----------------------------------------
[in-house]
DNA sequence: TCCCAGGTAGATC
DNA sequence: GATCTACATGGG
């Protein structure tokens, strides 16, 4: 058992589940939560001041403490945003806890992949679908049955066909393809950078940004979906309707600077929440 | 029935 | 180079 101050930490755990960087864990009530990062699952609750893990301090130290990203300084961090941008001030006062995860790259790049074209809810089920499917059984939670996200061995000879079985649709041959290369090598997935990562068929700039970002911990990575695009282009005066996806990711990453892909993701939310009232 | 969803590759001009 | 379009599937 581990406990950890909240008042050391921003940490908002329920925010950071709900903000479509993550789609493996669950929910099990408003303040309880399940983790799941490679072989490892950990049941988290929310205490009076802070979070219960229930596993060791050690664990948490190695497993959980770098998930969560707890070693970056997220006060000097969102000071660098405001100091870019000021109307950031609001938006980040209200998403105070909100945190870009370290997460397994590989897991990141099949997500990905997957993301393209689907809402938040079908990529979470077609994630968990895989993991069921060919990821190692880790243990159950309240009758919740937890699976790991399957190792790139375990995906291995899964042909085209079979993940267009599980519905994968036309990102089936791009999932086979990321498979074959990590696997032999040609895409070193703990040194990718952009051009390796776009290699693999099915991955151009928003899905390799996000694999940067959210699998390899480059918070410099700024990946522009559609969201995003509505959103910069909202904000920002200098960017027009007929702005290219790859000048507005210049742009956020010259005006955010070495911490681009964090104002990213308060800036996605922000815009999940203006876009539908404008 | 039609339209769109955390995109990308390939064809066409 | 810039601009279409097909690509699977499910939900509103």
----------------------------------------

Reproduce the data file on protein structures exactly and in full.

[in-house]
DNA sequence: TCCCAGGTAGATC
DNA sequence: GATCTACATGGG
């Protein structure tokens, strides 16, 4: 058992589940939560001041403490945003806890992949679908049955066909393809950078940004979906309707600077929440 | 029935 | 180079 101050930490755990960087864990009530990062699952609750893990301090130290990203300084961090941008001030006062995860790259790049074209809810089920499917059984939670996200061995000879079985649709041959290369090598997935990562068929700039970002911990990575695009282009005066996806990711990453892909993701939310009232 | 969803590759001009 | 379009599937 581990406990950890909240008042050391921003940490908002329920925010950071709900903000479509993550789609493996669950929910099990408003303040309880399940983790799941490679072989490892950990049941988290929310205490009076802070979070219960229930596993060791050690664990948490190695497993959980770098998930969560707890070693970056997220006060000097969102000071660098405001100091870019000021109307950031609001938006980040209200998403105070909100945190870009370290997460397994590989897991990141099949997500990905997957993301393209689907809402938040079908990529979470077609994630968990895989993991069921060919990821190692880790243990159950309240009758919740937890699976790991399957190792790139375990995906291995899964042909085209079979993940267009599980519905994968036309990102089936791009999932086979990321498979074959990590696997032999040609895409070193703990040194990718952009051009390796776009290699693999099915991955151009928003899905390799996000694999940067959210699998390899480059918070410099700024990946522009559609969201995003509505959103910069909202904000920002200098960017027009007929702005290219790859000048507005210049742009956020010259005006955010070495911490681009964090104002990213308060800036996605922000815009999940203006876009539908404008 | 039609339209769109955390995109990308390939064809066409 | 810039601009279409097909690509699977499910939900509103």